There was a time that I thought I’d teach myself to braid. Not just braid a horse’s mane or tail, but to braid rawhide. To create horse gear in the tradition of the great artists that craft amazing creations out of leather and rawhide in the Vaquero tradition. I found books and blogs and youtube videos on the subject, but it quickly became abundantly clear that this skill -that appears simple in materials and concept, is incredibly complex-.And in it's highest expression it's very much an art form.
While strolling through the vendors here in Tulsa, I was lucky enough to see Ben Seville at work. Ben is the proprietor and artist behind Western Braiders,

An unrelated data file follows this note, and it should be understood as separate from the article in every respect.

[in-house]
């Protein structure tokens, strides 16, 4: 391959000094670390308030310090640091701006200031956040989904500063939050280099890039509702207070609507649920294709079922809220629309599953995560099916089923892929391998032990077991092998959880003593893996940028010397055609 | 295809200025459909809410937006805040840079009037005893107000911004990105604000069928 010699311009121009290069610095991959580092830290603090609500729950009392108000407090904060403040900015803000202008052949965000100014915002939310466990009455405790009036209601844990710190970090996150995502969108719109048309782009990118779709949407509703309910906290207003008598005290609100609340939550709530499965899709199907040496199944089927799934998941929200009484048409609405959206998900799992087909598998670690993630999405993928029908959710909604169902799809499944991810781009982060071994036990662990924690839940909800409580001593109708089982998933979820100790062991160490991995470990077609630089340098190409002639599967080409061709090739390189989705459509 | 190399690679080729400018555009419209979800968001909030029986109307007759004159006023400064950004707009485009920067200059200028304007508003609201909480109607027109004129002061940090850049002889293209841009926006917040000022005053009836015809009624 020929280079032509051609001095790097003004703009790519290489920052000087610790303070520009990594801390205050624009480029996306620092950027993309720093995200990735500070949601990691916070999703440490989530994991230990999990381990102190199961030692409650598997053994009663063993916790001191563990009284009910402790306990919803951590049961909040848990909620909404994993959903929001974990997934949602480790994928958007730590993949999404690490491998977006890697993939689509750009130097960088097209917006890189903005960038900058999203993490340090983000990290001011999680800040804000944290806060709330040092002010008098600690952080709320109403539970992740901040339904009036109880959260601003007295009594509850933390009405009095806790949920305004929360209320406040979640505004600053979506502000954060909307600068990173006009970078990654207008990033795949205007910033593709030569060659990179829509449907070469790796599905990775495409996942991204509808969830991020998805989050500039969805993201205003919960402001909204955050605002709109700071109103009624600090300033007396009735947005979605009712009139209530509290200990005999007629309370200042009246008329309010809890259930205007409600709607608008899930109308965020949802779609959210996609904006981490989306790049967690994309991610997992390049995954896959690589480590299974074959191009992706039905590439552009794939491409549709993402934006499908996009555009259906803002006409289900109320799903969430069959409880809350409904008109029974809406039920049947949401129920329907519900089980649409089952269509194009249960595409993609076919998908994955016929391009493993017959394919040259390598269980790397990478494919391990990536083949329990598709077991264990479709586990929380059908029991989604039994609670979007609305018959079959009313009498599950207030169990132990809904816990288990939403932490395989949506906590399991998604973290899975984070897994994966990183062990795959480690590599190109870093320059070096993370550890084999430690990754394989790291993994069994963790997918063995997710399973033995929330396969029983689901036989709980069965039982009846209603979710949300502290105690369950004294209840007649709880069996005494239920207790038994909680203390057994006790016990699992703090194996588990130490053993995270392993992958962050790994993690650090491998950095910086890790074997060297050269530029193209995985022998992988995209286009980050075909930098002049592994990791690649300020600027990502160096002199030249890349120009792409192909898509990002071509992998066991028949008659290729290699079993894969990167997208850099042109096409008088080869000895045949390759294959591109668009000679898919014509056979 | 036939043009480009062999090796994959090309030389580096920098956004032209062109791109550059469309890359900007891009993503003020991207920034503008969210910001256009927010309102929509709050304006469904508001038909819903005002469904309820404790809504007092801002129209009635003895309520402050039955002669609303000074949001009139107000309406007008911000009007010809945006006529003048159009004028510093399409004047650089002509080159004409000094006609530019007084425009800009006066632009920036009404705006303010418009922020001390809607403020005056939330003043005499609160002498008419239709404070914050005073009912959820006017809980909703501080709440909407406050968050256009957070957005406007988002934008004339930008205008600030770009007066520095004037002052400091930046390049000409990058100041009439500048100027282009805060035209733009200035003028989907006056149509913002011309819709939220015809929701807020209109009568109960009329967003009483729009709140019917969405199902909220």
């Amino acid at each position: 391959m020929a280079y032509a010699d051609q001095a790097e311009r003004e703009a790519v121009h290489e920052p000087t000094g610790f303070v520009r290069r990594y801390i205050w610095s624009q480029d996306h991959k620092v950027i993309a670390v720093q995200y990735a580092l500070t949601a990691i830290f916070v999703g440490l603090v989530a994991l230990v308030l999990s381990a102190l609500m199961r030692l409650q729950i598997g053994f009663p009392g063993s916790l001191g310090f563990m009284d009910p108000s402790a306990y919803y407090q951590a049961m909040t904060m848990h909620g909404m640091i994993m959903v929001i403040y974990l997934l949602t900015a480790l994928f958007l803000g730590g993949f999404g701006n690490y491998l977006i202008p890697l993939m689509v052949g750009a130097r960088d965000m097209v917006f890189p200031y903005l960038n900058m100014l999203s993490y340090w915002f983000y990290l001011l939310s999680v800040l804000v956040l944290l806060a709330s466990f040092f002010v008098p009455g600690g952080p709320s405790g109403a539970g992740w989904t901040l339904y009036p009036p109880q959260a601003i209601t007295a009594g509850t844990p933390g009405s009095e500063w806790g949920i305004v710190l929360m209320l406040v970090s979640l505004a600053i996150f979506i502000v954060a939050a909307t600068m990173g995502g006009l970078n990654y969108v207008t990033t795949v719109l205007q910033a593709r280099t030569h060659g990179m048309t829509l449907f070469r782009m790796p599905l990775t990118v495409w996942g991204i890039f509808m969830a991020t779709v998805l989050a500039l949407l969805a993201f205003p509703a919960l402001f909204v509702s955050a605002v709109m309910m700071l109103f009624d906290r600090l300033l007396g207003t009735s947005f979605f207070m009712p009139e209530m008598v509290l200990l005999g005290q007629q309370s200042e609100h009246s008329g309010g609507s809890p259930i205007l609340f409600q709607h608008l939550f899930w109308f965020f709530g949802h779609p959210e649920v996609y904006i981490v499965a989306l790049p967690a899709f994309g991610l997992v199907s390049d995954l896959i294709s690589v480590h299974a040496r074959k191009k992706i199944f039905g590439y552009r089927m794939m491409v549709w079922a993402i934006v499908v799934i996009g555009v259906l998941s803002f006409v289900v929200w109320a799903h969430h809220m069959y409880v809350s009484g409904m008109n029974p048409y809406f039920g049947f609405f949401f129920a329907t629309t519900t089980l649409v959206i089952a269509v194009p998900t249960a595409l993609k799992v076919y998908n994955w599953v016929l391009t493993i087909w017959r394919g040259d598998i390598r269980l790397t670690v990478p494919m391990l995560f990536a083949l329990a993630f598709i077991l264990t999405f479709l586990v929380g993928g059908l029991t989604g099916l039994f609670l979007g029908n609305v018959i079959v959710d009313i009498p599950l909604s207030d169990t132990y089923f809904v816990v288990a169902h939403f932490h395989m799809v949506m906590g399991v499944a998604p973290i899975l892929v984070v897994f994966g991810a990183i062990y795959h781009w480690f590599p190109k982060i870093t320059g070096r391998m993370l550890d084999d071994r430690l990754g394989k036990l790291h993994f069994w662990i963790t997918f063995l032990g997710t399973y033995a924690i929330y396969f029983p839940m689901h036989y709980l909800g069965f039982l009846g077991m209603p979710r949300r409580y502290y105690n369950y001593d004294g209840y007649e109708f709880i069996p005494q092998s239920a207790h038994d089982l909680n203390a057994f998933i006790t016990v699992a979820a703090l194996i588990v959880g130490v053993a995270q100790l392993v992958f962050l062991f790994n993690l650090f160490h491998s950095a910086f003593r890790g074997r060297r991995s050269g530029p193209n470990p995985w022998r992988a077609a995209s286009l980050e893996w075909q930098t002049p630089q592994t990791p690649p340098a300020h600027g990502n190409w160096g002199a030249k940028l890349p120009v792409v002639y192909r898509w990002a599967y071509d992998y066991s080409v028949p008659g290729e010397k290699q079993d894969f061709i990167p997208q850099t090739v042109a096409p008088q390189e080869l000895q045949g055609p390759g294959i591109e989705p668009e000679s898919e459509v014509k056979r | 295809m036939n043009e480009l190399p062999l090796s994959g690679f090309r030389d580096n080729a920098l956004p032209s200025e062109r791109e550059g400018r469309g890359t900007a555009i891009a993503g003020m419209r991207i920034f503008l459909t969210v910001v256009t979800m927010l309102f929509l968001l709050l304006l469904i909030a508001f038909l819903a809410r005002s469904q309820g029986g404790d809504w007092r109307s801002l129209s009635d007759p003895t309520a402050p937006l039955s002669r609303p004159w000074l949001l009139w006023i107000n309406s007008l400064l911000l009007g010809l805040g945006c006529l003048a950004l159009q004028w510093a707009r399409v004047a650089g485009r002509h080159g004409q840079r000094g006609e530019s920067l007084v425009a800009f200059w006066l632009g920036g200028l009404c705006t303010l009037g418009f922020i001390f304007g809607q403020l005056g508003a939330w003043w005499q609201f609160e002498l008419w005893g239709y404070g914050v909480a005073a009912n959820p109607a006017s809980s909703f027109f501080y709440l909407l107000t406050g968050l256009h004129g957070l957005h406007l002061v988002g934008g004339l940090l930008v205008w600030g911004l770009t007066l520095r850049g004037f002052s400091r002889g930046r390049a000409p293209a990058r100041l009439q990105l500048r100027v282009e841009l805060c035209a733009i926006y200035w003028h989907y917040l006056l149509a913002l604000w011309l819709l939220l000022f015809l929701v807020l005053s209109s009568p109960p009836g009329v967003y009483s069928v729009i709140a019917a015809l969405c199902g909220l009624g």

Ben is a Master Braider. and learned the craft from his older brothers and they learned from their uncles. At this point in time, Ben has been braiding rawhide and leather for over 40 years. When I asked Ben if he was teaching a new generation to continue on this tradition of hand crafting horse gear, the answer was,"no".
Not because Ben is hoarding the knowledge, or because there is a shortage of demand for his work, but because, while there is no shortage of buyers for his work, there seems to be a shortage of people seeking to learn it!
If you get a chance, stop by and watch Ben in action! You’ll come away with a new appreciation of the skill, artistry and craftmanship of braiding. And I hope a few will walk away inspired (or challenged) to learn more about it-and perhaps try their hand at this amazing skill before it is lot to the next generation of horsemen. It’s such a traditional, historical art form; let’s make sure we don’t lose it forever.